Presenters at a Sept. 12 event in Clintonville are working to make central Ohio's transgender community more aware of the risks of breast cancer.

Julia Applegate, director of Equitas Health, a nonprofit community-based health-care system that focuses on those with HIV and the LGBTQ population in central Ohio, spoke during the event titled "Breast Cancer in the LGBTQ Community."

Co-sponsored by Cancer Support Community Central Ohio, based in northwest Columbus, and Equitas, the educational session was held at the latter's Clintonville headquarters.

The purpose of the gathering was to provide information on whether transwomen and transmen need mammograms and why lesbians are thought to have a higher risk of developing breast cancer, along with prevention tips and what approach to take if diagnosed with the disease.

The presenters -- sonographer Tina Fahy and Lynne Brophy, a breast-oncology clinical nurse specialist -- both are from the Ohio State University Wexner Medical Center's Stefanie Spielman Comprehensive Breast Center.

"We really want this to be a time when you can ask questions and interact," Angie Santangelo, clinical program director with Cancer Support Community, told the dozen or so people who attended the session.

"We know that our population is at higher risk for breast cancer," Applegate said.

Estrogen has a major impact on breast tissue, Fahy said.

That means females who started their periods at a young age and didn't experience menopause until late in life face a greater breast-cancer risk because of how much longer their bodies were producing estrogen, Fahy said.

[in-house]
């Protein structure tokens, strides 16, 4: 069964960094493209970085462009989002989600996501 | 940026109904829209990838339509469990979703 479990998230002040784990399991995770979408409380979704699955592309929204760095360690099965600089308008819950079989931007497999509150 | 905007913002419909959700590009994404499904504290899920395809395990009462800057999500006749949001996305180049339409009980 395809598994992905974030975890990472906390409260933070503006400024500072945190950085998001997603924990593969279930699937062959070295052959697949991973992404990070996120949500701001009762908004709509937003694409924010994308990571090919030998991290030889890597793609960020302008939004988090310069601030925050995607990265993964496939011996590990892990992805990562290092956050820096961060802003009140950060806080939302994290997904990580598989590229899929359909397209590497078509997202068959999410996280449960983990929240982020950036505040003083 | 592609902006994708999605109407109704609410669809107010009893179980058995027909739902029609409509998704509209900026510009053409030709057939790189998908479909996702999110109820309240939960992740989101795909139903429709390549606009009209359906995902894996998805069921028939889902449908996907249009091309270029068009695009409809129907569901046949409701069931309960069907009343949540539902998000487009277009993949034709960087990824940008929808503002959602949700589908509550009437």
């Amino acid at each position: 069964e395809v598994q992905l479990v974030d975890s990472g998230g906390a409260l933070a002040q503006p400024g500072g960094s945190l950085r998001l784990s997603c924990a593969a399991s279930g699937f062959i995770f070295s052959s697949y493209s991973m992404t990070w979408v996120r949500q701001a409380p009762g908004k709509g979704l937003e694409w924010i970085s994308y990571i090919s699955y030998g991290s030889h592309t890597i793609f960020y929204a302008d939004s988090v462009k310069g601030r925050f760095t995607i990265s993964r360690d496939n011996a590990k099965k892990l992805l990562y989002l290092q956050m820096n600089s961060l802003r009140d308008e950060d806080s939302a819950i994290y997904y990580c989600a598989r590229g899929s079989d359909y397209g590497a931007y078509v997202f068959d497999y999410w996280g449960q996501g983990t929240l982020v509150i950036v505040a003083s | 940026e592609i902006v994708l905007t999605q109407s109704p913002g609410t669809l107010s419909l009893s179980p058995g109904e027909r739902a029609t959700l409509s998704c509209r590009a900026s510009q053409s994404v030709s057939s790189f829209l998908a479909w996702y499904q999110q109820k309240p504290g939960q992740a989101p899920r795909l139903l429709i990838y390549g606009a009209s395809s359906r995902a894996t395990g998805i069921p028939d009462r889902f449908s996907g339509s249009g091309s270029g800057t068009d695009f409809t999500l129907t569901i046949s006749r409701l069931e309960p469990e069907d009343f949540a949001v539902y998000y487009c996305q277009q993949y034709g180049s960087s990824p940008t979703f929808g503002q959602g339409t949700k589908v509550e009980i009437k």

Also, people who transition from male to female have breast-cancer risks as a result of the hormone therapy that's part of the process, she said.

Those who transition from female to male still face the possibility of breast cancer, Brophy said. Even if all the breast tissue was removed during surgery, (transmen) older than 40 should have their chest wall and armpit lymph nodes evaluated annually, she said.

"We don't have a ton of research on this," Brophy said.

Likewise, according to the National LGBT Cancer Network, research is lacking on possible increased breast-cancer cases in lesbians.

"So far, the information we have on breast cancer in lesbians has been both limited and contradictory," the nonprofit organization's website states. "The large national cancer registries and surveys do not collect data about sexual orientation, leaving lesbians embedded and invisible among this vast wealth of information."

Risk factors for all people Brophy described as "breast owners" include:

* Increasing age

* Family history

* Inherited genetic mutations

* Ethnicity and race

* Reproductive history

Also during the Sept. 12 event, Applegate addressed the LGBTQ movement to take back the word queer.

Although many people continue to find the term profoundly offensive, others are identifying themselves with the term and, in the process, blunting its capacity to wound, she said.

"It's really an umbrella term -- and a term you want to step lightly around," Applegate said. "It's really about reclaiming a term that had a lot of negative connotations."

According to Parents, Families and Friends of Lesbians and Gays, the word has come to mean anyone who doesn't identify under the binaries of either straight/gay or male/female.

The term, PFLAG notes, could represent freedom and acceptance and acknowledges that each person's sexuality and identity are distinct.

"It makes us feel more empowered," said Applegate, who said she self-identifies as both a lesbian and queer.